It was two steps forward, ten back, five forward ... you get the picture.  It felt like I wasn't progressing but then all of a sudden I could see light again.  I had been going through DBT and CBT (cognitive behaviour therapy) and was literally re-wiring my brain, step by slow step.  I had been diagnosed with Borderline Personality Disorder (BPD), clinical depression and throw in some body dysmorphia, anxiety and panic attacks into the mix too.  In retrospect, I actually think I was just on the spectrum, something that is very hard to pick up in girls and quite possibly because it was never addressed for my entire life, ended up in a diagnosis of BPD.  You see they were not quite sure for a long time what was wrong with me.  There were scary labels thrown around a lot.

At the end of the day though, it didn't matter about the label, it mattered what I did. I wanted a life worth living.  I wanted to feel again.  To be happy again.  To have laughter in my life again.  I didn't want to keep this secret and shame of being mentally unwell. 

All those years ago, fast approaching twenty years, I learned mindfulness and the importance of sleep and eating well.  I learned about belly breathing and exercising.  I had to learn to label emotions and discover what I was actually feeling underneath the anger.  They seemed ridiculous at the time, so simple ... but such important skills!  I said to my psychologist, 'why don't we learn this at school?' It seemed like such a simple solution to help prevent kids from ending up like me, to be teaching them these things when they were little.  Simple tools to help empower them to look after themselves.

I have to say at this time in my life Sir John Kirwan opened up about his depression publically, which was so brave. He is a bit of a hero to me and made me feel less alone in a very dark spot in my life. Thank you so much, JK!

I guess our books are about making children feel less alone too!  For them to be able to see Aroha feeling those uncomfortable emotions and knowing that she can do something about them, and therefore the kids can too.  To not be embarrassed or ashamed to feel anything.  I look back and want to wrap my arms around that little girl that was me and tell her that it is okay to FEEL ALL THE EMOTIONS.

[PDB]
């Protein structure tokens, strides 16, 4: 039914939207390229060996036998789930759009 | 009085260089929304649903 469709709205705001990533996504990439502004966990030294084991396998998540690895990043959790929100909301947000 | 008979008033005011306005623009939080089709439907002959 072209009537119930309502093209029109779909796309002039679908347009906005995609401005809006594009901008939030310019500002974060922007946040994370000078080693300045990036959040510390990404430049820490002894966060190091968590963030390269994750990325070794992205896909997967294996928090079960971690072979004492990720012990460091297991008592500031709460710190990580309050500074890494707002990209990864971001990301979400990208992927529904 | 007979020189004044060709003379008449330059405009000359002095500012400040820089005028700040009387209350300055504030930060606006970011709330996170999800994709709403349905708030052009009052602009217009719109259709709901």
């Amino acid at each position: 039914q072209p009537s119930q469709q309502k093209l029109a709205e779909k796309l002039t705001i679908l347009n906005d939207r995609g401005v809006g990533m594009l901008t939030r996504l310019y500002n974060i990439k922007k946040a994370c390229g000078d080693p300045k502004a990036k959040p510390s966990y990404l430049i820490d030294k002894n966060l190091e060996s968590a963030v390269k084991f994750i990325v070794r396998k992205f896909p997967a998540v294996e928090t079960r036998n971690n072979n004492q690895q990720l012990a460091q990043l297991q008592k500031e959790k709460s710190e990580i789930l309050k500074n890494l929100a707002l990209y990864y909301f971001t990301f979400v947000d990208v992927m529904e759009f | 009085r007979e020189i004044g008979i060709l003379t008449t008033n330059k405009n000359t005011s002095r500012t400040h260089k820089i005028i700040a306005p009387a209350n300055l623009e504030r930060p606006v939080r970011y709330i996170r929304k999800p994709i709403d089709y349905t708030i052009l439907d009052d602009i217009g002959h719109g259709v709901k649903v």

So I guess our books are about bridging the gap between what you learn the hard way when you end up in crisis, what the professionals know and what parents are desperate to know to help with their kids. Parents and carers don't want their kids to end up like me as a teen and young woman, having to fight and work to gain back my life. 

I feel very grateful for my journey, the good, the bad and the ugly.  It has empowered me with real knowledge, compassion and a drive to help children.

Through stories, we can reach out to our children and share with them strategies to use when times are tough. 

Through stories, we can let them feel less alone with their emotions. 

Through stories, we can start conversations about how we feel. 

Through stories, we can discover what strength there is in being vulnerable.

I hope through the work we are doing at Wildling Books, children will learn through our stories to be able to express themselves fully, in healthy ways.  To learn to regulate themselves with the help of their parents/teachers. To know that emotions are messages that are there to guide us. That you aren't your emotions.  You are never bad or wrong to feel.

I also feel like our books are almost for the parents and teachers as much as they are for the children.  You see, we (adults) never learned this stuff.  We almost have to learn it together with our children.  To allow ourselves to feel again and not be ashamed of who we are. To talk about how we feel and show our vulnerabilities with our children.  So we can all give ourselves a hug as a little child, for all the times we weren't allowed to feel those big feelings.

Bex (Rebekah) Lipp x

You can view some of our books here and we are working very hard on some exciting new ones too!